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    My sister has just had her first baby, so my entire family has babies on the brain – hence the topic of today’s My Advice column. For my sister, taking a year’s maternity leave was a reasonably straightforward task: apply for leave, granted leave, leave and not have to think much about work for a year. Of course, going back is already a daunting thought for her as her job is challenging, high stress and long hours – but there wasn’t much work preparation needed in the lead up to having her baby.

    For me, and anyone else who works for themselves or runs a small business, it’s a different story. Your business won’t keep running without you unless you put a lot of thought into how you’re going to manage. I couldn’t ignore the advice of Tess McCabe, publisher, designer and CWC director, about how she made it work. Tess had her first child in 2012 and made the transition look easy (I’m sure it was anything but). Amy Constable, founder of Saint Gertrude Letterpress, had her baby in April and her advice is simple but oh-so important: relax. Illustrator Alarna Zinn made some big changes to her business-life and shares some thoughts about the transition into working creatively post-bub. Thanks for your honesty and sage advice, ladies.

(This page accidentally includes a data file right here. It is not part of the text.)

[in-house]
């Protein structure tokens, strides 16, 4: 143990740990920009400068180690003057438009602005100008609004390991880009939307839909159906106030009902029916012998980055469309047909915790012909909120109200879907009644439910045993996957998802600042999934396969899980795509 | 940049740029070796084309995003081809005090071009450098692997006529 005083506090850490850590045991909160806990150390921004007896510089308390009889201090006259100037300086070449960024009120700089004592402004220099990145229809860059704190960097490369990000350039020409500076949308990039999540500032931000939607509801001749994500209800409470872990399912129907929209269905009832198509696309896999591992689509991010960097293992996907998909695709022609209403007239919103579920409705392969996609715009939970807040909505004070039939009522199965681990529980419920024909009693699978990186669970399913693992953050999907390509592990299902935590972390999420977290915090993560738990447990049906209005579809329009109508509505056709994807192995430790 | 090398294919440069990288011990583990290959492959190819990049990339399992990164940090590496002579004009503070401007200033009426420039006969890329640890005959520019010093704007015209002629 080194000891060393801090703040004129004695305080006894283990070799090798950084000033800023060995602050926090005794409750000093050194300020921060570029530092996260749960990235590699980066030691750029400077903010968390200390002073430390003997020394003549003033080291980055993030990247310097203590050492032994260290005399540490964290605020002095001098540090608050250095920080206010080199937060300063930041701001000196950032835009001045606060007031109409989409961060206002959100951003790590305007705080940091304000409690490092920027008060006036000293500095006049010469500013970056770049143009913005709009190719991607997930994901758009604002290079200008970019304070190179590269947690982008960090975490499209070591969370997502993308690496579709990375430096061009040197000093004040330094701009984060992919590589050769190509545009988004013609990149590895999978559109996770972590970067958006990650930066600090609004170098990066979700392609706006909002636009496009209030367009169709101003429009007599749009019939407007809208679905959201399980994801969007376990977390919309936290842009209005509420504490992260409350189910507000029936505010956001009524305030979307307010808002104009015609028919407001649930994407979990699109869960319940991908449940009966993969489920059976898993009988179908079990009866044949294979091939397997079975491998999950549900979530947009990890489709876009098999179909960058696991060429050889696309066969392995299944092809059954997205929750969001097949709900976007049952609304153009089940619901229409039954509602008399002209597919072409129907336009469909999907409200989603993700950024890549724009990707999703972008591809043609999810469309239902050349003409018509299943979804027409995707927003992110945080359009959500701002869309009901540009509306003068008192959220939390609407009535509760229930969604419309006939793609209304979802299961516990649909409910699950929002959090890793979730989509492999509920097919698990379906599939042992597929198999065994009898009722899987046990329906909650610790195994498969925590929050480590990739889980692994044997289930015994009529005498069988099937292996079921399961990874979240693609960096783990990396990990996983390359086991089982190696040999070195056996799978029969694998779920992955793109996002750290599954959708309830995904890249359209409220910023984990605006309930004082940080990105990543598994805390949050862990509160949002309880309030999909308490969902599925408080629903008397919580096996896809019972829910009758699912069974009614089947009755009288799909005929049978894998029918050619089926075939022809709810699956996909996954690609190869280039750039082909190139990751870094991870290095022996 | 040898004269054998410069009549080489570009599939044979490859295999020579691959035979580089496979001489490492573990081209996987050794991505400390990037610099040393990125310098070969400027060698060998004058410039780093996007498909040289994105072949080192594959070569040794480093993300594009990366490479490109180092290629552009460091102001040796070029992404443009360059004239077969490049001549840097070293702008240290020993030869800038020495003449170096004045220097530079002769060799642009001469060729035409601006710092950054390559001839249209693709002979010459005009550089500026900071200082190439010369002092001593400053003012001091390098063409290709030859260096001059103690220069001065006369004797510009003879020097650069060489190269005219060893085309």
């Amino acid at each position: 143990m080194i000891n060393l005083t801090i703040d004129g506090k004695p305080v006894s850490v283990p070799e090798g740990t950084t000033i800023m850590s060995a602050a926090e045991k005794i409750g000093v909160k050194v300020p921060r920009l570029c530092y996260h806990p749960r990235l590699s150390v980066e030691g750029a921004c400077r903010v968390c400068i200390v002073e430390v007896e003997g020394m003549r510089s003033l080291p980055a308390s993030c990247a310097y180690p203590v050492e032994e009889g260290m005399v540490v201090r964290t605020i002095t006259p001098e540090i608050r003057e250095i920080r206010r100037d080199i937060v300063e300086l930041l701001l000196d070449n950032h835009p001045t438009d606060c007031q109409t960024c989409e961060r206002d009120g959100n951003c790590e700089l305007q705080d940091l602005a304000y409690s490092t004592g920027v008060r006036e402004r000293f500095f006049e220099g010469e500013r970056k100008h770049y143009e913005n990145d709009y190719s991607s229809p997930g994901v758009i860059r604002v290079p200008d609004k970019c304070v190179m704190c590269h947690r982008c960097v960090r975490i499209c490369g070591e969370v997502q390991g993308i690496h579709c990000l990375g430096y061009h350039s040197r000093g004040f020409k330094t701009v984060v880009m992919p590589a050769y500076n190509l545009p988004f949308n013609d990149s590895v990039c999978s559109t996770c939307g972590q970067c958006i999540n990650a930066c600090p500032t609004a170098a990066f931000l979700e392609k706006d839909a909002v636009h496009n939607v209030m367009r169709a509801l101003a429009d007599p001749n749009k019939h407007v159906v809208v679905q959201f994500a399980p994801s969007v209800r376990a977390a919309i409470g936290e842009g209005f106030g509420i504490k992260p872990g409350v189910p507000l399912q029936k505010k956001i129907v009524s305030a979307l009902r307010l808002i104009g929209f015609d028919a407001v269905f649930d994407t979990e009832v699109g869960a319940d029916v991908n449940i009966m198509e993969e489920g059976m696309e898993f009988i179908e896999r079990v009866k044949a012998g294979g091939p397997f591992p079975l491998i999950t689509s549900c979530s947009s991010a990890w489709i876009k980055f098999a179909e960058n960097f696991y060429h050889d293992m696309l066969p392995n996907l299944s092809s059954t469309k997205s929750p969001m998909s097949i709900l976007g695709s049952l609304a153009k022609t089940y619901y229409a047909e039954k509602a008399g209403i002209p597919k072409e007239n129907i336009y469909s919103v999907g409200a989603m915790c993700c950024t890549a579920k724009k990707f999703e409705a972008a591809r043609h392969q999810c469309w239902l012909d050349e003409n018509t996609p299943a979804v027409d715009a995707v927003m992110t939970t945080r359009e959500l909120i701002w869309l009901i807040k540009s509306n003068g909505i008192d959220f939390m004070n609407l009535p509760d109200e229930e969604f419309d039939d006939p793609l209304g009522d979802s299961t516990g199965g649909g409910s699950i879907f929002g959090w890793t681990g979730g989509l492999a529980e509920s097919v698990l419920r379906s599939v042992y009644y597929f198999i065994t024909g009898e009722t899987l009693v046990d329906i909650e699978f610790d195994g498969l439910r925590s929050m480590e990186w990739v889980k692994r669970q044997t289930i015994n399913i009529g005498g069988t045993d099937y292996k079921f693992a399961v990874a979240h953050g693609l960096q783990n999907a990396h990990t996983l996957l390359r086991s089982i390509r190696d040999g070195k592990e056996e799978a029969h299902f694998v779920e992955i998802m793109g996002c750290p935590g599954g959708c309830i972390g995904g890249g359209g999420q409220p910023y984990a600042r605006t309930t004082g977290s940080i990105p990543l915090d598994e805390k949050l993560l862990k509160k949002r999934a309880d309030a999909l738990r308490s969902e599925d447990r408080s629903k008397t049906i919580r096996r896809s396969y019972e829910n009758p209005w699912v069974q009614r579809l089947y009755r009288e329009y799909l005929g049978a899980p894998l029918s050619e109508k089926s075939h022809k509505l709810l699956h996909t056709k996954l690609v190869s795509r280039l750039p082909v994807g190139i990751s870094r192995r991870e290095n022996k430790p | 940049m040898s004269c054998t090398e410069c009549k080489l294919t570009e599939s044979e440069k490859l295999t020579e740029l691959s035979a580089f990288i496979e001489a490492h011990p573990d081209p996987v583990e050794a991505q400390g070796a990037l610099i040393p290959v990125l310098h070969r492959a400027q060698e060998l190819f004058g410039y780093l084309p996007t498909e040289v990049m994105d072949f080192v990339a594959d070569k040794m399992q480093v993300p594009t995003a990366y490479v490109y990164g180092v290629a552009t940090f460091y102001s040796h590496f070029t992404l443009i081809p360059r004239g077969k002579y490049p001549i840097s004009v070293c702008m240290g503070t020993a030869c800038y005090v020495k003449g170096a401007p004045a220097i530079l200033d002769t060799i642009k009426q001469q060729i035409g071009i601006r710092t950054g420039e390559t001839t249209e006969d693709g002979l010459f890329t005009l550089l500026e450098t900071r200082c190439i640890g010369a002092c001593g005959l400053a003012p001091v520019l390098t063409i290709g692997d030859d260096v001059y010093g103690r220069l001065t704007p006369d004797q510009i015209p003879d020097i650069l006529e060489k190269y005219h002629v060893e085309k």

Pray for a sleeper, prepare for a screamer.

    Tess McCabe, publisher, graphic designer and director, Creative Women’s Circle

    “My mantra when I was pregnant with my son was ‘pray for a sleeper, prepare for a screamer’. I basically lowered my expectations down to getting absolutely nothing done work-wise (being running CWC or my graphic design work for clients) for the first four months of his life. Why I settled on 4 months I am unsure… perhaps I thought naively that everything would be sorted routine-wise by then – ha!.

    After that, I told my clients I would be on an indefinite break, and I did a few things in preparation to ensure that despite my mini absence, tumbleweeds wouldn’t blow across CWC’s cyberspace presence. I hired a trusted colleague to take over some of the basic CWC admin for a short time, such as preparing weekly blog posts and keeping up with social media enquiries. I prepared CWC events to be held just before he was born (with a backup plan in place should he have arrived early!) and then a few months after, so that the flurry of activity associated with an event day wouldn’t coincide with those precious early weeks.